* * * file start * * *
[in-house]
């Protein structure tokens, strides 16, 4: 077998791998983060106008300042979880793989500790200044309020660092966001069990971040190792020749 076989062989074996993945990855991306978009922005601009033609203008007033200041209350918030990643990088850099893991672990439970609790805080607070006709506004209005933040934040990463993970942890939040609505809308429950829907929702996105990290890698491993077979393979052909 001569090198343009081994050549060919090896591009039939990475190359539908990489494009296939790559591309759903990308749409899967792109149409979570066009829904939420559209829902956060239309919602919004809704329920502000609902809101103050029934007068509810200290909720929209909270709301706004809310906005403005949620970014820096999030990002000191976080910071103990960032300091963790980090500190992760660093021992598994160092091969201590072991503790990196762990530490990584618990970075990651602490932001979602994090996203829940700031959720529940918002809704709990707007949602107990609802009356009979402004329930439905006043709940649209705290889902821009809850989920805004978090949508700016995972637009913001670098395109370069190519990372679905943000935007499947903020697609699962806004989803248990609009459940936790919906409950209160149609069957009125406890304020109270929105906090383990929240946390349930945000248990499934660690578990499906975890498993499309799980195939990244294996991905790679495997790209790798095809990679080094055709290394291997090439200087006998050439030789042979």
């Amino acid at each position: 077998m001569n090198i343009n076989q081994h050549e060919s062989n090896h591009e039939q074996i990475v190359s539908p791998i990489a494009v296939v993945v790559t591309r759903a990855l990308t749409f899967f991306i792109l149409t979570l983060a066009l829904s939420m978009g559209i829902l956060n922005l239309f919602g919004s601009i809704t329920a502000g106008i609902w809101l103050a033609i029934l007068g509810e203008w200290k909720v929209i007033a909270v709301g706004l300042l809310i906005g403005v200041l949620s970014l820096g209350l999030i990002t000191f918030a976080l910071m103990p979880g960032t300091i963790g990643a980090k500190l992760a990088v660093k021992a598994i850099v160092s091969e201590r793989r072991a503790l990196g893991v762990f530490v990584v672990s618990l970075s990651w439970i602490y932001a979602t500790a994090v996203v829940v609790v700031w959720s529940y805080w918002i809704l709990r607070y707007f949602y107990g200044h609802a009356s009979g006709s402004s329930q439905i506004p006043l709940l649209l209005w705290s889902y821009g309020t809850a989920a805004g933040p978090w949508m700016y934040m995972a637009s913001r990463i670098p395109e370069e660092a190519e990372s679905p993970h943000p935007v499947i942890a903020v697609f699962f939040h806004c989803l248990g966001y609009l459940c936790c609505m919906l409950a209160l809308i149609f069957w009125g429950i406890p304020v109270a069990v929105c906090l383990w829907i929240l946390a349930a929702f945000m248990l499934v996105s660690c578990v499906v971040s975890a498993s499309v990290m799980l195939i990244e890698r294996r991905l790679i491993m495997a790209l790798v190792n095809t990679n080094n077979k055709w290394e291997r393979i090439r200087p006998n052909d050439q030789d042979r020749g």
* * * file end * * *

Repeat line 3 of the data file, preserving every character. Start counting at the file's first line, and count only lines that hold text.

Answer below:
């Amino acid at each position: 077998m001569n090198i343009n076989q081994h050549e060919s062989n090896h591009e039939q074996i990475v190359s539908p791998i990489a494009v296939v993945v790559t591309r759903a990855l990308t749409f899967f991306i792109l149409t979570l983060a066009l829904s939420m978009g559209i829902l956060n922005l239309f919602g919004s601009i809704t329920a502000g106008i609902w809101l103050a033609i029934l007068g509810e203008w200290k909720v929209i007033a909270v709301g706004l300042l809310i906005g403005v200041l949620s970014l820096g209350l999030i990002t000191f918030a976080l910071m103990p979880g960032t300091i963790g990643a980090k500190l992760a990088v660093k021992a598994i850099v160092s091969e201590r793989r072991a503790l990196g893991v762990f530490v990584v672990s618990l970075s990651w439970i602490y932001a979602t500790a994090v996203v829940v609790v700031w959720s529940y805080w918002i809704l709990r607070y707007f949602y107990g200044h609802a009356s009979g006709s402004s329930q439905i506004p006043l709940l649209l209005w705290s889902y821009g309020t809850a989920a805004g933040p978090w949508m700016y934040m995972a637009s913001r990463i670098p395109e370069e660092a190519e990372s679905p993970h943000p935007v499947i942890a903020v697609f699962f939040h806004c989803l248990g966001y609009l459940c936790c609505m919906l409950a209160l809308i149609f069957w009125g429950i406890p304020v109270a069990v929105c906090l383990w829907i929240l946390a349930a929702f945000m248990l499934v996105s660690c578990v499906v971040s975890a498993s499309v990290m799980l195939i990244e890698r294996r991905l790679i491993m495997a790209l790798v190792n095809t990679n080094n077979k055709w290394e291997r393979i090439r200087p006998n052909d050439q030789d042979r020749g």